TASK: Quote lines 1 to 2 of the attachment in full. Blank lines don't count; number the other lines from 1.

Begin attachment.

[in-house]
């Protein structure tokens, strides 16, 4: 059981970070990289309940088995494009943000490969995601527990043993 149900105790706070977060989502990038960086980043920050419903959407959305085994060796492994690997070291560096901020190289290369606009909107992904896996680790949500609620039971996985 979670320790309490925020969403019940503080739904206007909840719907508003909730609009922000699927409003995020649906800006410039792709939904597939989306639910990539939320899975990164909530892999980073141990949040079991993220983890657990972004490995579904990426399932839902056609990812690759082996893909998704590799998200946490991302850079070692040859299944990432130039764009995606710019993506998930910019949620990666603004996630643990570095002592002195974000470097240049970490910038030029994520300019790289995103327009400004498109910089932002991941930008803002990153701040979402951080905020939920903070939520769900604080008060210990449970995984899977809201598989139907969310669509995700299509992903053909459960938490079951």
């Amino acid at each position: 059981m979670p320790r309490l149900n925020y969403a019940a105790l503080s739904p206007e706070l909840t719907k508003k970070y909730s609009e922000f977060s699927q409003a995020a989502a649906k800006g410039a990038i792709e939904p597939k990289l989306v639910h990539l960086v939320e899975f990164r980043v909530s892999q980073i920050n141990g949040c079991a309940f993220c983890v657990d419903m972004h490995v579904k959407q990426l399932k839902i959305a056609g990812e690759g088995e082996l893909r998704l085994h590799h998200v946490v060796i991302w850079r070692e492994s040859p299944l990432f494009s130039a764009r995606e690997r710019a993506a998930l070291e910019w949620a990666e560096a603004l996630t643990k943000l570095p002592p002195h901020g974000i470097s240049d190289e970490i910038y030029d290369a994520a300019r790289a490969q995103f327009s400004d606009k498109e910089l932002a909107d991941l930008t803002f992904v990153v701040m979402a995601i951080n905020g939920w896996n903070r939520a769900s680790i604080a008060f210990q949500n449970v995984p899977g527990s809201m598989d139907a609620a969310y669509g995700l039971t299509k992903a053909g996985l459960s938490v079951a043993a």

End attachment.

[in-house]
């Protein structure tokens, strides 16, 4: 059981970070990289309940088995494009943000490969995601527990043993 149900105790706070977060989502990038960086980043920050419903959407959305085994060796492994690997070291560096901020190289290369606009909107992904896996680790949500609620039971996985 979670320790309490925020969403019940503080739904206007909840719907508003909730609009922000699927409003995020649906800006410039792709939904597939989306639910990539939320899975990164909530892999980073141990949040079991993220983890657990972004490995579904990426399932839902056609990812690759082996893909998704590799998200946490991302850079070692040859299944990432130039764009995606710019993506998930910019949620990666603004996630643990570095002592002195974000470097240049970490910038030029994520300019790289995103327009400004498109910089932002991941930008803002990153701040979402951080905020939920903070939520769900604080008060210990449970995984899977809201598989139907969310669509995700299509992903053909459960938490079951």